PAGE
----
The list is really quite long; Roger Clemens and the whole performance-enhancing drug (PED) in baseball scandal, Kelvin Sampson and the University of Indiana, Bill Belichick and the video tape humiliation involving the New England Patriots, and the story surrounding Reggie Bush allegedly receiving illegal benefits while at the University of Southern California. And these are only the recent cheating-based stories.
There have been many other cheating stories over the past few years, whether it was boxing, NASCAR, Formula One, cycling and the Tour de France or NFL players taking human growth hormone, steroids and other PEDs.
Being that this is an Olympics year – the summer games will be held in Beijing – there have been stories discussing the World Anti-Doping Agency’s (WADA) pursuit of a better blood test for HGH, as well as other screening tests that can catch drug cheats. As a matter of fact, this has been an on-going story for the past several years, ever since the airing of Major League Baseball’s dirty PED laundry.
So the question really needs to be asked. Are these isolated instances, illustrative of the fact that cheaters get caught, or is everyone – or most people cheating – and do these recent cases represent a minuscule portion of the actual cheating that is going on?
Perhaps it’s time to bury the romantic concept of sport once and for all, and accept that the era of technology, bioengineering and enhanced life is officially here. Of course, old school cheating has always been a part of the story, and can still change the course of competition.
The romantic concept of sport – where athletes competed for the love of the sport – has been dying a slow death for the better part of 4 decades with the advent of free-agency, endorsement deals that pay better than prize winnings and salaries, and the explosion in popularity of sports in general. Events of the past few years have driven a figurative stake through the allegorical heart of the quaint, out-dated notion that is the romantic concept of sport.
For a minute, let’s not even bother with the PED issue and just focus on good old-fashioned cheating of the kind favored by Kelvin Sampson and Bill Belichick. These guys didn’t need cutting-edge science in their quest to get an illegal leg up over their competitors, just standard household technology to violate the rules.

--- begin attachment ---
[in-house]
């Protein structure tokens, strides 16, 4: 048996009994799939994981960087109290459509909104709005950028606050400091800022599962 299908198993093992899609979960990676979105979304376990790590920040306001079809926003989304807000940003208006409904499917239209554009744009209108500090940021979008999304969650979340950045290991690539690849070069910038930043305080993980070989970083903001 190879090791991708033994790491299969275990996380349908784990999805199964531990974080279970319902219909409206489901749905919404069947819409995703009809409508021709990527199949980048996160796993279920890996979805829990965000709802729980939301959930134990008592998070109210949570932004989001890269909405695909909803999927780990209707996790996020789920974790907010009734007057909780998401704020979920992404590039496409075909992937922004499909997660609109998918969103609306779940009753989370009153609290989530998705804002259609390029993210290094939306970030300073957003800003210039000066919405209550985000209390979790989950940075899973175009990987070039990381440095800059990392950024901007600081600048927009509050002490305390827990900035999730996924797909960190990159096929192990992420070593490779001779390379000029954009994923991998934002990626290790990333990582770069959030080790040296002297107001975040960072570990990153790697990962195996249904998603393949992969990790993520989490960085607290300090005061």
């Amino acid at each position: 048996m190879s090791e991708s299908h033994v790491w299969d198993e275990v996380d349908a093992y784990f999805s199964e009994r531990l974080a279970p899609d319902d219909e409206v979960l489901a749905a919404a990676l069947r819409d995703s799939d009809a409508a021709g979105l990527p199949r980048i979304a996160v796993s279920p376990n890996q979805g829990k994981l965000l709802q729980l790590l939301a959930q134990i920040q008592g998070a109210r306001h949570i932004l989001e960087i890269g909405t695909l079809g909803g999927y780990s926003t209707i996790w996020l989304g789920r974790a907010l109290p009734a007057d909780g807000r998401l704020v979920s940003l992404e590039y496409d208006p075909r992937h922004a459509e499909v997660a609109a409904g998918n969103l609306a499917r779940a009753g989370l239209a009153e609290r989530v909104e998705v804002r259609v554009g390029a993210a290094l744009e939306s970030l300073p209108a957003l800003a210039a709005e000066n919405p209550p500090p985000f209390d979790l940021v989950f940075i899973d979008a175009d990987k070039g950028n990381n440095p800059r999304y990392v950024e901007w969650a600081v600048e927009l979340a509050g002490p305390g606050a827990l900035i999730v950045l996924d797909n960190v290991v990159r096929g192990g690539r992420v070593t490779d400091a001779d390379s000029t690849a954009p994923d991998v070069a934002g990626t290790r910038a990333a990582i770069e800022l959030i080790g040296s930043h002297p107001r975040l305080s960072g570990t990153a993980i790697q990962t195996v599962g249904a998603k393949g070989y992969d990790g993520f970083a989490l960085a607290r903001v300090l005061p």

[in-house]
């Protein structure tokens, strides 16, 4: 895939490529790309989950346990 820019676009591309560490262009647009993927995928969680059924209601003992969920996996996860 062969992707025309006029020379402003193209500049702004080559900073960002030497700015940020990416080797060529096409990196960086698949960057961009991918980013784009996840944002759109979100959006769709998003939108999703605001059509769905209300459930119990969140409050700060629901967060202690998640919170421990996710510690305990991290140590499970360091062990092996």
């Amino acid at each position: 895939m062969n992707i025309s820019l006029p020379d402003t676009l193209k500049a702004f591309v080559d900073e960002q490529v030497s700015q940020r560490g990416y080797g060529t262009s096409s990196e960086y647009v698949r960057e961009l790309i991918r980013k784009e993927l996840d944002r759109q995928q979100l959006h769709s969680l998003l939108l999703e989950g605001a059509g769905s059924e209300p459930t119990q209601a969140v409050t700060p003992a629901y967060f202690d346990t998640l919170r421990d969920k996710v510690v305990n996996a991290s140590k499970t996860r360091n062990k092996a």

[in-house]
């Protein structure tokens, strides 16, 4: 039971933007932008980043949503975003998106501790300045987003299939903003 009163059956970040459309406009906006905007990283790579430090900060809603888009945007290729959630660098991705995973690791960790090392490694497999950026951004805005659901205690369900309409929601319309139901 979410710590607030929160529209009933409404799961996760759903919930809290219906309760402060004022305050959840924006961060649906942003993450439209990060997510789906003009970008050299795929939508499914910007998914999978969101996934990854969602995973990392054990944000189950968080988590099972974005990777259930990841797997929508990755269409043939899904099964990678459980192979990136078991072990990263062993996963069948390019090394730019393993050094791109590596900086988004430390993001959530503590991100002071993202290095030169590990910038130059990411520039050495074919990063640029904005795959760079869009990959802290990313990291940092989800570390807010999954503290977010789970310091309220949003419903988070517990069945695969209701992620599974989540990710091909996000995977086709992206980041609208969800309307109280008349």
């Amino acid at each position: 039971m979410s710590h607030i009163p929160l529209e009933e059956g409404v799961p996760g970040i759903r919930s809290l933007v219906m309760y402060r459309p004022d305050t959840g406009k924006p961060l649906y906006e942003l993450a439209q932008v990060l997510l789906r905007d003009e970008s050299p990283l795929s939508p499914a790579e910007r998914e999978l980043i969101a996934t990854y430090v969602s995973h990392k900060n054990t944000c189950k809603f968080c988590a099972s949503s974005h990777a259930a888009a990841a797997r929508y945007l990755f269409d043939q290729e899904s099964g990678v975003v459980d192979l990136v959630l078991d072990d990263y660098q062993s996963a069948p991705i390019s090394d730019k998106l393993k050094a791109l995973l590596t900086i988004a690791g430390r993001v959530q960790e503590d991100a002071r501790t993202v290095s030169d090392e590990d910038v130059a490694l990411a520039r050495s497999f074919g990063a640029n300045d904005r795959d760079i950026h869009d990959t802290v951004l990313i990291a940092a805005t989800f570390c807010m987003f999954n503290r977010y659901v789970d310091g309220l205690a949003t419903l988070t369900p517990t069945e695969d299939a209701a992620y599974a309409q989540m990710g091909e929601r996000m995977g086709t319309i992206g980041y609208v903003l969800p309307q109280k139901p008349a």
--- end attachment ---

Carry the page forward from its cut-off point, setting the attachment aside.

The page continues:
Sampson is a recidivist cheater and I heard one college hoops analyst say that the cell phone is Sampson’s crack. The current-for-the-moment Hoosier head hoops coach was busted for misdeeds with his cell phone while holding the same position at the University of Oklahoma, and Indiana knew what they were getting when they hired him. And brother, did they get it. Sampson has not only apparently done the exact same thing that he got in trouble for doing while at Oklahoma – something that he was expressly forbidden from doing again – but has apparently misled investigators as well.
But he wins and Indiana wanted to win. So they hired Sampson, cheating warts and all.
And really who cares if Sampson and his staff love talking to high school basketball-playing boys on their cell phones? The kids get to go to college for a couple of years and Sampson wins some big games, collects his paychecks and allows the Illinois alumni base to go crazy nuts. Who loses? Who is the victim? If Sampson gives better phone than his fellow coaches, huzzah to him.
The NCAA recruiting regulations are infinitely more ridiculous than prohibitions on using PEDs, as PEDs can be dangerous. College coaches are just annoying.
And then there’s Bill.
Belichick has a history of bending and breaking the rules. I heard a great story about this year’s Super Bowl losing coach that goes back to his days as the head Cleveland Brown. According to one of the ESPN football experts, Belichick didn’t let his guys wear jerseys with numbers and employed the cover story that this was because he was afraid of people spying on his practices. However, a Brown confided in the ESPN reporter that Belichick really did this because he used players who were not on his official roster, so that he could protect his regular roster players from injury and wear and tear. That’s a great cheater, ladies and gentlemen.